As both Kayla and I have discussed, writing is scary and every writer is going to struggle with different fears at different times.  More than that life is scary too (germs, dinosaurs and having to do my own taxes are some of my big non-writing fears) but we can’t let our fears keep us from living our lives, and living out our dreams.

What’s something scary that you have to do this week?  What can you do to make that task less intimidating?  As hard as editing is, it is a necessary step towards completing your novel.  Keep your chin up, your book is going to be fabulous.

Stay Amazing my Friends.

How Outlining Saved My Novel

How Outlining Saved My Novel

When I sat down to write the first draft of my first book, I had my protagonist and a handful of scenes firmly in mind. I had a beginning and an ending, and three fun scenes of my character kicking ass and being sassy. I knew who was going to live, who was going to die, who was going to be maimed for life, and a few key points along the way. The rest of the story, I assumed, would work itself out as I typed, flowing from my inner, obviously brilliant, muse.

I was wrong. So very very wrong.

Sixty-thousand words in I found myself in deep trouble. My narrative hadn’t just magically flowed from the goddess of creativity and I’d deviated so far from the main storyline that there was no way to bridge this new convoluted narrative with my originally envisioned ending.

Do you know what could have saved that project from disintegrating? That’s right, an outline. If I would have taken the time to sketch out the measliest plot arch, I would have been able to connect the important dots. Instead I had this: Beginning —> kick ass sassy scenes —> ??????????? —> more kick ass sassy scenes —>End.

Yeah, that wasn’t the best way to begin a project.

Determined not to make the same mistake with my NaNoWriMo 2017 draft I spent most of October pre-writing.

Scene by scene, I plotted the course of my story. It wasn’t an especially literary document, but it did the job. A typical scene entry had a heading, then a few lines and/or bullet points and/or stream of consciousness ramblings that described the main action and goal of the scene. Here’s an example from my outline:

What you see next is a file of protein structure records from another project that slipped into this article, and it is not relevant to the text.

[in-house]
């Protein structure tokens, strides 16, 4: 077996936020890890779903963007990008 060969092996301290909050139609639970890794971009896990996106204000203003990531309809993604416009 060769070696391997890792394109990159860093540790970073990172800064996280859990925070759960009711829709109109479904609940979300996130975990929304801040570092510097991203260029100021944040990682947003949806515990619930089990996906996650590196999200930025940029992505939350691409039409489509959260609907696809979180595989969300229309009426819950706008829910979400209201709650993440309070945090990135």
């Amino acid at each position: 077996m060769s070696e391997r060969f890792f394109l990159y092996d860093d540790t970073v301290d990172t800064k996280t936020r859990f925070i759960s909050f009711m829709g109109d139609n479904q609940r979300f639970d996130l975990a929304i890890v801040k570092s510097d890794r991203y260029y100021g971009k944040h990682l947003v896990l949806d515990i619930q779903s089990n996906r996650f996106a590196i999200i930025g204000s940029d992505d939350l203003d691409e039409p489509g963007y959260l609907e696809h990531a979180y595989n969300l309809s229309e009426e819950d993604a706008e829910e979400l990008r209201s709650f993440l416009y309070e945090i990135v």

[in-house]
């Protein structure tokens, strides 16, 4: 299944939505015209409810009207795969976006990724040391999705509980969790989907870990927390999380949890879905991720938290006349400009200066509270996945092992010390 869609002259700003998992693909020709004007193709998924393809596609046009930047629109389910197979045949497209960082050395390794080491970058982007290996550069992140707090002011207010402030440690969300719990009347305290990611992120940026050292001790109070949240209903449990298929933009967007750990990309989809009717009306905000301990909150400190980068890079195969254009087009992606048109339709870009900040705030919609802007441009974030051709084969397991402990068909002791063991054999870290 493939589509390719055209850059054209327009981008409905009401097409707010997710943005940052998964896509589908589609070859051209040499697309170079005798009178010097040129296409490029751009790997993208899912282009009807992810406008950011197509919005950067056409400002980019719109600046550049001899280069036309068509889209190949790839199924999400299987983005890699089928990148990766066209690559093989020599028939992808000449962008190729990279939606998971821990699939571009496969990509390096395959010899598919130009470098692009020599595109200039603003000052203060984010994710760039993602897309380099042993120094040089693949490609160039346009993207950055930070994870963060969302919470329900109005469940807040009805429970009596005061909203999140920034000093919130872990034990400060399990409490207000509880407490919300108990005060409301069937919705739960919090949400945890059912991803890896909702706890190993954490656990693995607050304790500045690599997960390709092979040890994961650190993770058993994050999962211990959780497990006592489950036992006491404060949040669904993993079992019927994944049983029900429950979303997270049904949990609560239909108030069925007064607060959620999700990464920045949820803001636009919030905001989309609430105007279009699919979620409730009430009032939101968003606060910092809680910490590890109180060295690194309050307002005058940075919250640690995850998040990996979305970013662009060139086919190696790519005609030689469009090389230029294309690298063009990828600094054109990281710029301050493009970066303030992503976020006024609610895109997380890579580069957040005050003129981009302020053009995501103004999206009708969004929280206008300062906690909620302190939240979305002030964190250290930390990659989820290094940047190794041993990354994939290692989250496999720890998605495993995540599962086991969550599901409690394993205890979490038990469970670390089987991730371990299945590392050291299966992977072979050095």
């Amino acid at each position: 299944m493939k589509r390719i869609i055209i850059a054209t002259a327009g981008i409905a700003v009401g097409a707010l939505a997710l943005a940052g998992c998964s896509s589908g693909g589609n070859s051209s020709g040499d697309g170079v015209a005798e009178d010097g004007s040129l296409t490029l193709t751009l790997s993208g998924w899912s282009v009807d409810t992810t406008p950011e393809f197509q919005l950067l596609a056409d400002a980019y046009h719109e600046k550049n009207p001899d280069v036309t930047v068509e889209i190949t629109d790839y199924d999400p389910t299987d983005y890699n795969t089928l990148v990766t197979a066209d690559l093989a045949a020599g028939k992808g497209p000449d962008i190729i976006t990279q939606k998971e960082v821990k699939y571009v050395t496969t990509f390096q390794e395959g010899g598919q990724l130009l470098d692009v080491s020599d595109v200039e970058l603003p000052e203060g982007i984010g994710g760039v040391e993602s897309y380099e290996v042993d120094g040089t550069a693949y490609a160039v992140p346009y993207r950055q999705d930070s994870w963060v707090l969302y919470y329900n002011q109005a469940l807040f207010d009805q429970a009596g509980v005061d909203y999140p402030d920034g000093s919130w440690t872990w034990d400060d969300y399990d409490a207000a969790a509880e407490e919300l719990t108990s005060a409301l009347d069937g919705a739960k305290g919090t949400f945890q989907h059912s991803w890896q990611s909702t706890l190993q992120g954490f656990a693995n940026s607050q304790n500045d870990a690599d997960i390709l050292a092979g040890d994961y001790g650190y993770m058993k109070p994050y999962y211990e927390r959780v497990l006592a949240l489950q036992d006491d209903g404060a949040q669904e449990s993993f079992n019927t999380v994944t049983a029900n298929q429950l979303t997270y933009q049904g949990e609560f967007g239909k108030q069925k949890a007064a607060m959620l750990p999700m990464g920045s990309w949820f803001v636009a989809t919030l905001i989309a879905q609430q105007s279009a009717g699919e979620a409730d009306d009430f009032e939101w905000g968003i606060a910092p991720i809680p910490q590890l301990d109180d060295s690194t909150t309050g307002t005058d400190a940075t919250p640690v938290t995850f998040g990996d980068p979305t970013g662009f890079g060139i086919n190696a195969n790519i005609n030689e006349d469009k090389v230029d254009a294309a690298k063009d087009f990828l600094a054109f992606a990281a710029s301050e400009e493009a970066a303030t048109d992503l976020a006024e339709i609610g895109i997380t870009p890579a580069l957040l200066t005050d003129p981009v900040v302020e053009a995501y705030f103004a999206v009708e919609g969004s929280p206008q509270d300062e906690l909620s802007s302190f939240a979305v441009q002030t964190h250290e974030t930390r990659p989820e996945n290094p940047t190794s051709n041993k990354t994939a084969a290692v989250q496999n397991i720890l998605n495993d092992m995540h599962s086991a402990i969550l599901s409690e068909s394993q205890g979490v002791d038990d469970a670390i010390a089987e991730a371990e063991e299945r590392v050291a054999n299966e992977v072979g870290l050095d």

Scene 4: Ashley has her first shift at the Alma House B&B

Show Ashley’s hectic work schedule and financial trouble, as well as her mentor relationship with the owner. Ashley asks for legal advice about Reichenhall and her family’s land, as well as to post an advertisement in the Alma House’s window. At the end of the scene Ashley collides with a stranger who, like Ashley, is a new student at the recently built girl’s campus of the long established Military Boarding School.

Brief, concise, not winning me any awards but exactly the right thing to keep me on track with noveling. Just enough information to remind me about the scene’s content and purpose. Plus, with a complete outline I know what happens next and my writing moved swiftly onward.  

With my scene-by-scene outline in hand I knew exactly where I was headed. I had a map and avoided getting lost in the woods.

This isn’t to say that my story become overly calculated. I had a clear plan to follow but I didn’t follow it to the letter. I like breaking rules, even when those rules are my own, and as I got caught up in the story bursts of inspiration had me scratching off sections of the outline and replacing them with better ideas that came at me out of nowhere in the shower. That’s how it goes.

My outline may barely resemble the finished novel, but I still believe that the outlining was necessary, at least for me. Without a map I wouldn’t have had the confidence to leave the path, to wander in the woods discovering better ways to tell my story.

When it comes to the outlining vs. organic writing debate my only advice is the classic find what works for you. I found that outlining didn’t squash my creativity nor spontaneous inspiration nor the free will of my characters. Writing an outline didn’t kill my muse.

What writing an outline did do is revolutionize my process. This is the first novel length project where I didn’t start floundering mid-way through. I know where I’m headed and  how to get there. I’m making consistent progress on the draft and the end is in sight! Even the pantsiest pantser should give outlining a shot.

If my humdrum scene-by-scene outline isn’t your style, there are many other ways to outlining to try. I plan on doing a future post exploring the pros and cons of each but in the meanwhile here are some useful links to get you started:

Writing a novel is an overwhelming undertaking. Outlining is practical. It makes the task of actually writing less daunting. But is it necessary? No, of course not! The only thing that is necessary is writing. So you do you and I’ll do me. It’s two weeks into NaNoWriMo and I am very happy I did that outlining. What about you?

Happy NaNoWriMo-ing,


In case you missed some of our past Wrimo posts and need a little mid-November pick me up: